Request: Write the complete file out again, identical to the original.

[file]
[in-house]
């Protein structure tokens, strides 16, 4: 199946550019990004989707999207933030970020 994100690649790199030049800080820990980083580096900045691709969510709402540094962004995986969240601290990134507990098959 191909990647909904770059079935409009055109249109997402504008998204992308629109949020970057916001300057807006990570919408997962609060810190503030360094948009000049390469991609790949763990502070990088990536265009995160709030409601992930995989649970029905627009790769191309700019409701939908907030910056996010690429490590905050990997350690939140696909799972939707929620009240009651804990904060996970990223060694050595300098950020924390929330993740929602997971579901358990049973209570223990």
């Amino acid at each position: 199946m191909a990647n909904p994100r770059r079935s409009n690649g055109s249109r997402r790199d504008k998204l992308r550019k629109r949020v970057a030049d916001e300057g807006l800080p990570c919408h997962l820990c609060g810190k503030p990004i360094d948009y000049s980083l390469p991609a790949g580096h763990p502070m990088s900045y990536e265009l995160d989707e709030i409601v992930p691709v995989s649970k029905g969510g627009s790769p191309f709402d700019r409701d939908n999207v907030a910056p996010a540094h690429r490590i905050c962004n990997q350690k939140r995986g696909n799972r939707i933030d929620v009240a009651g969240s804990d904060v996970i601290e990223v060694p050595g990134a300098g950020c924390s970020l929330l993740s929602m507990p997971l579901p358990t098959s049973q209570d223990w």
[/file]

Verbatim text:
[in-house]
């Protein structure tokens, strides 16, 4: 199946550019990004989707999207933030970020 994100690649790199030049800080820990980083580096900045691709969510709402540094962004995986969240601290990134507990098959 191909990647909904770059079935409009055109249109997402504008998204992308629109949020970057916001300057807006990570919408997962609060810190503030360094948009000049390469991609790949763990502070990088990536265009995160709030409601992930995989649970029905627009790769191309700019409701939908907030910056996010690429490590905050990997350690939140696909799972939707929620009240009651804990904060996970990223060694050595300098950020924390929330993740929602997971579901358990049973209570223990």
């Amino acid at each position: 199946m191909a990647n909904p994100r770059r079935s409009n690649g055109s249109r997402r790199d504008k998204l992308r550019k629109r949020v970057a030049d916001e300057g807006l800080p990570c919408h997962l820990c609060g810190k503030p990004i360094d948009y000049s980083l390469p991609a790949g580096h763990p502070m990088s900045y990536e265009l995160d989707e709030i409601v992930p691709v995989s649970k029905g969510g627009s790769p191309f709402d700019r409701d939908n999207v907030a910056p996010a540094h690429r490590i905050c962004n990997q350690k939140r995986g696909n799972r939707i933030d929620v009240a009651g969240s804990d904060v996970i601290e990223v060694p050595g990134a300098g950020c924390s970020l929330l993740s929602m507990p997971l579901p358990t098959s049973q209570d223990w």